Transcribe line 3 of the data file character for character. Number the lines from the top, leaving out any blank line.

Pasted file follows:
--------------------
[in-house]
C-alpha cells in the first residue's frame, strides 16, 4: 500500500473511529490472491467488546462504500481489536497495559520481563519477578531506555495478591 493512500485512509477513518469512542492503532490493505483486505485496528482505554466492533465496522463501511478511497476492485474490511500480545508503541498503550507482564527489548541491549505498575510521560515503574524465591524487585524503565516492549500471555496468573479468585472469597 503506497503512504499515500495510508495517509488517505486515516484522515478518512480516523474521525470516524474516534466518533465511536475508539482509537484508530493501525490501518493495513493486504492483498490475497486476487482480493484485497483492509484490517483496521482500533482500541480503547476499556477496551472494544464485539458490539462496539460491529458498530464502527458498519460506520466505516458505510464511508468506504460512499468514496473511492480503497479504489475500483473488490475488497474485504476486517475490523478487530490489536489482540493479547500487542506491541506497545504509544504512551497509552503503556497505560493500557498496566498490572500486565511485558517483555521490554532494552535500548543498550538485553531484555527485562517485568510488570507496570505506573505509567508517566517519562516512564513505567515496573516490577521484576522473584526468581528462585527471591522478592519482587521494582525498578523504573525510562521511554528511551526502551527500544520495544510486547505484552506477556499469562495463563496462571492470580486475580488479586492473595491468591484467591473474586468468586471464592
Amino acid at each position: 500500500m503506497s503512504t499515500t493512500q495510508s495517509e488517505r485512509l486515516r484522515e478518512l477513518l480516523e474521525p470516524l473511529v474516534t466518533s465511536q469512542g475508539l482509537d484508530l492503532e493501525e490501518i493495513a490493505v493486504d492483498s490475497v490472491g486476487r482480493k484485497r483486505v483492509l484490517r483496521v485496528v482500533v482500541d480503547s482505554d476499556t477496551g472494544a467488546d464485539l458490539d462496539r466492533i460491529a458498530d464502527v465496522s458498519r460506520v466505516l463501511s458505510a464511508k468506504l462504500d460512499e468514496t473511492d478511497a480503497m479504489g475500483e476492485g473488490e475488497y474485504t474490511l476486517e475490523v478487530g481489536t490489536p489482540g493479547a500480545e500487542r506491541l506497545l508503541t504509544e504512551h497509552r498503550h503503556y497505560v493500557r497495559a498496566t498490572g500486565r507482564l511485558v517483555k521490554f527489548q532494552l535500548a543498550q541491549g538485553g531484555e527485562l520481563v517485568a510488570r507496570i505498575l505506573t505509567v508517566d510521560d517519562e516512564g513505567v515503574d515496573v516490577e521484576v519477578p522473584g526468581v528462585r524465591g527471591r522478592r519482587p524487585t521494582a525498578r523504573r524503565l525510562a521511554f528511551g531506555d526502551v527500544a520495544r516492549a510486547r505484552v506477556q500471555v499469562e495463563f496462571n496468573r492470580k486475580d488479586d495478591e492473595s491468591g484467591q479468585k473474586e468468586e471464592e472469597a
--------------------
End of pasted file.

Amino acid at each position: 500500500m503506497s503512504t499515500t493512500q495510508s495517509e488517505r485512509l486515516r484522515e478518512l477513518l480516523e474521525p470516524l473511529v474516534t466518533s465511536q469512542g475508539l482509537d484508530l492503532e493501525e490501518i493495513a490493505v493486504d492483498s490475497v490472491g486476487r482480493k484485497r483486505v483492509l484490517r483496521v485496528v482500533v482500541d480503547s482505554d476499556t477496551g472494544a467488546d464485539l458490539d462496539r466492533i460491529a458498530d464502527v465496522s458498519r460506520v466505516l463501511s458505510a464511508k468506504l462504500d460512499e468514496t473511492d478511497a480503497m479504489g475500483e476492485g473488490e475488497y474485504t474490511l476486517e475490523v478487530g481489536t490489536p489482540g493479547a500480545e500487542r506491541l506497545l508503541t504509544e504512551h497509552r498503550h503503556y497505560v493500557r497495559a498496566t498490572g500486565r507482564l511485558v517483555k521490554f527489548q532494552l535500548a543498550q541491549g538485553g531484555e527485562l520481563v517485568a510488570r507496570i505498575l505506573t505509567v508517566d510521560d517519562e516512564g513505567v515503574d515496573v516490577e521484576v519477578p522473584g526468581v528462585r524465591g527471591r522478592r519482587p524487585t521494582a525498578r523504573r524503565l525510562a521511554f528511551g531506555d526502551v527500544a520495544r516492549a510486547r505484552v506477556q500471555v499469562e495463563f496462571n496468573r492470580k486475580d488479586d495478591e492473595s491468591g484467591q479468585k473474586e468468586e471464592e472469597a